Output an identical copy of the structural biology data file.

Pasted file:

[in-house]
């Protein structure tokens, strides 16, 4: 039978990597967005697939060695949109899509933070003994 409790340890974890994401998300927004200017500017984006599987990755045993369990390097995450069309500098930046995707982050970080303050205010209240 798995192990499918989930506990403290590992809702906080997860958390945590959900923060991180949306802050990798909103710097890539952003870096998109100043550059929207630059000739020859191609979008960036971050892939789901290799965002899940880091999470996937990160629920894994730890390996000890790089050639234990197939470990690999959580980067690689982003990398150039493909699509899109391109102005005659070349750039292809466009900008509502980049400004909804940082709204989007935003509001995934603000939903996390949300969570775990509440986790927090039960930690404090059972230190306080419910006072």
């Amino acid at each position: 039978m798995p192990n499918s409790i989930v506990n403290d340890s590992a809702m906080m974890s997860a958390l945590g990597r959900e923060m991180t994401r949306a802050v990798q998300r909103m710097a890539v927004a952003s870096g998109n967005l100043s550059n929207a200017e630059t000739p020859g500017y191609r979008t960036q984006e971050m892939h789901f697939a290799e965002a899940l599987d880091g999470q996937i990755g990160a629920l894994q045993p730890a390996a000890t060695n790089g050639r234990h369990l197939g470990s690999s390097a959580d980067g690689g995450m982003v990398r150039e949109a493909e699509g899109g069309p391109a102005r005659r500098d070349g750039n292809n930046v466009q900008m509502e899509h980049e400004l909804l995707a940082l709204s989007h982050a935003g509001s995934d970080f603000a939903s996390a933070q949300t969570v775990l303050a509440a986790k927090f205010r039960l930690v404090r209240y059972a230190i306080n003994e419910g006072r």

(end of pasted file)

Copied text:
[in-house]
């Protein structure tokens, strides 16, 4: 039978990597967005697939060695949109899509933070003994 409790340890974890994401998300927004200017500017984006599987990755045993369990390097995450069309500098930046995707982050970080303050205010209240 798995192990499918989930506990403290590992809702906080997860958390945590959900923060991180949306802050990798909103710097890539952003870096998109100043550059929207630059000739020859191609979008960036971050892939789901290799965002899940880091999470996937990160629920894994730890390996000890790089050639234990197939470990690999959580980067690689982003990398150039493909699509899109391109102005005659070349750039292809466009900008509502980049400004909804940082709204989007935003509001995934603000939903996390949300969570775990509440986790927090039960930690404090059972230190306080419910006072």
């Amino acid at each position: 039978m798995p192990n499918s409790i989930v506990n403290d340890s590992a809702m906080m974890s997860a958390l945590g990597r959900e923060m991180t994401r949306a802050v990798q998300r909103m710097a890539v927004a952003s870096g998109n967005l100043s550059n929207a200017e630059t000739p020859g500017y191609r979008t960036q984006e971050m892939h789901f697939a290799e965002a899940l599987d880091g999470q996937i990755g990160a629920l894994q045993p730890a390996a000890t060695n790089g050639r234990h369990l197939g470990s690999s390097a959580d980067g690689g995450m982003v990398r150039e949109a493909e699509g899109g069309p391109a102005r005659r500098d070349g750039n292809n930046v466009q900008m509502e899509h980049e400004l909804l995707a940082l709204s989007h982050a935003g509001s995934d970080f603000a939903s996390a933070q949300t969570v775990l303050a509440a986790k927090f205010r039960l930690v404090r209240y059972a230190i306080n003994e419910g006072r």